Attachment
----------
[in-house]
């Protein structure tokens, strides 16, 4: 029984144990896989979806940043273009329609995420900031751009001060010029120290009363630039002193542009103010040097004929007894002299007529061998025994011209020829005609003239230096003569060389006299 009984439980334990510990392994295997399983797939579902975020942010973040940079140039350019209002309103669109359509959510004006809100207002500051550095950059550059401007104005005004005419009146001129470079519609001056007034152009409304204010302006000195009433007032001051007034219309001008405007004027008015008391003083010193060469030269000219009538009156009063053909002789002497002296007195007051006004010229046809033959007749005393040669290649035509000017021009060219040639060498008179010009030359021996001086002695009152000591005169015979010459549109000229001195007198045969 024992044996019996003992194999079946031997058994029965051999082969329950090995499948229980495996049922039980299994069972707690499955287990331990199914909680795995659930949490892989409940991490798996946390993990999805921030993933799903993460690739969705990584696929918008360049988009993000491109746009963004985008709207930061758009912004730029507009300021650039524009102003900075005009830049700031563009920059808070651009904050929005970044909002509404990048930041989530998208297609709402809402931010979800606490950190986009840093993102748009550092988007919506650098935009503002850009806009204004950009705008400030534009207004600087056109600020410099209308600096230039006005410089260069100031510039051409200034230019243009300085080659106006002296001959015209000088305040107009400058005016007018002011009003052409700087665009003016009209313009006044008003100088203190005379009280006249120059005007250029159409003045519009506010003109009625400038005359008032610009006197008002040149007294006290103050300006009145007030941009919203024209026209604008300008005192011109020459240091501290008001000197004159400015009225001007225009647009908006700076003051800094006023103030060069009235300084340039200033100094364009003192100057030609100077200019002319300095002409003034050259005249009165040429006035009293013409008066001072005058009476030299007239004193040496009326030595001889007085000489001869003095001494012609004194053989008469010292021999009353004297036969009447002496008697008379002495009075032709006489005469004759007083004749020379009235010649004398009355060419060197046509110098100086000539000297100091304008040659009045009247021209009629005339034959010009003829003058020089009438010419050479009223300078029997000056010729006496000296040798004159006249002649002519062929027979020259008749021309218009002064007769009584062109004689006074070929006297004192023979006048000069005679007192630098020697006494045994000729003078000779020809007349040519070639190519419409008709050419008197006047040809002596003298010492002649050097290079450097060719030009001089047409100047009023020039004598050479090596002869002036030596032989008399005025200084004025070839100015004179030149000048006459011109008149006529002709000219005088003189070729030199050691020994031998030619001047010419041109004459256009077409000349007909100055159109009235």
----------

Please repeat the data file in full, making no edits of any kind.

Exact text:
[in-house]
């Protein structure tokens, strides 16, 4: 029984144990896989979806940043273009329609995420900031751009001060010029120290009363630039002193542009103010040097004929007894002299007529061998025994011209020829005609003239230096003569060389006299 009984439980334990510990392994295997399983797939579902975020942010973040940079140039350019209002309103669109359509959510004006809100207002500051550095950059550059401007104005005004005419009146001129470079519609001056007034152009409304204010302006000195009433007032001051007034219309001008405007004027008015008391003083010193060469030269000219009538009156009063053909002789002497002296007195007051006004010229046809033959007749005393040669290649035509000017021009060219040639060498008179010009030359021996001086002695009152000591005169015979010459549109000229001195007198045969 024992044996019996003992194999079946031997058994029965051999082969329950090995499948229980495996049922039980299994069972707690499955287990331990199914909680795995659930949490892989409940991490798996946390993990999805921030993933799903993460690739969705990584696929918008360049988009993000491109746009963004985008709207930061758009912004730029507009300021650039524009102003900075005009830049700031563009920059808070651009904050929005970044909002509404990048930041989530998208297609709402809402931010979800606490950190986009840093993102748009550092988007919506650098935009503002850009806009204004950009705008400030534009207004600087056109600020410099209308600096230039006005410089260069100031510039051409200034230019243009300085080659106006002296001959015209000088305040107009400058005016007018002011009003052409700087665009003016009209313009006044008003100088203190005379009280006249120059005007250029159409003045519009506010003109009625400038005359008032610009006197008002040149007294006290103050300006009145007030941009919203024209026209604008300008005192011109020459240091501290008001000197004159400015009225001007225009647009908006700076003051800094006023103030060069009235300084340039200033100094364009003192100057030609100077200019002319300095002409003034050259005249009165040429006035009293013409008066001072005058009476030299007239004193040496009326030595001889007085000489001869003095001494012609004194053989008469010292021999009353004297036969009447002496008697008379002495009075032709006489005469004759007083004749020379009235010649004398009355060419060197046509110098100086000539000297100091304008040659009045009247021209009629005339034959010009003829003058020089009438010419050479009223300078029997000056010729006496000296040798004159006249002649002519062929027979020259008749021309218009002064007769009584062109004689006074070929006297004192023979006048000069005679007192630098020697006494045994000729003078000779020809007349040519070639190519419409008709050419008197006047040809002596003298010492002649050097290079450097060719030009001089047409100047009023020039004598050479090596002869002036030596032989008399005025200084004025070839100015004179030149000048006459011109008149006529002709000219005088003189070729030199050691020994031998030619001047010419041109004459256009077409000349007909100055159109009235």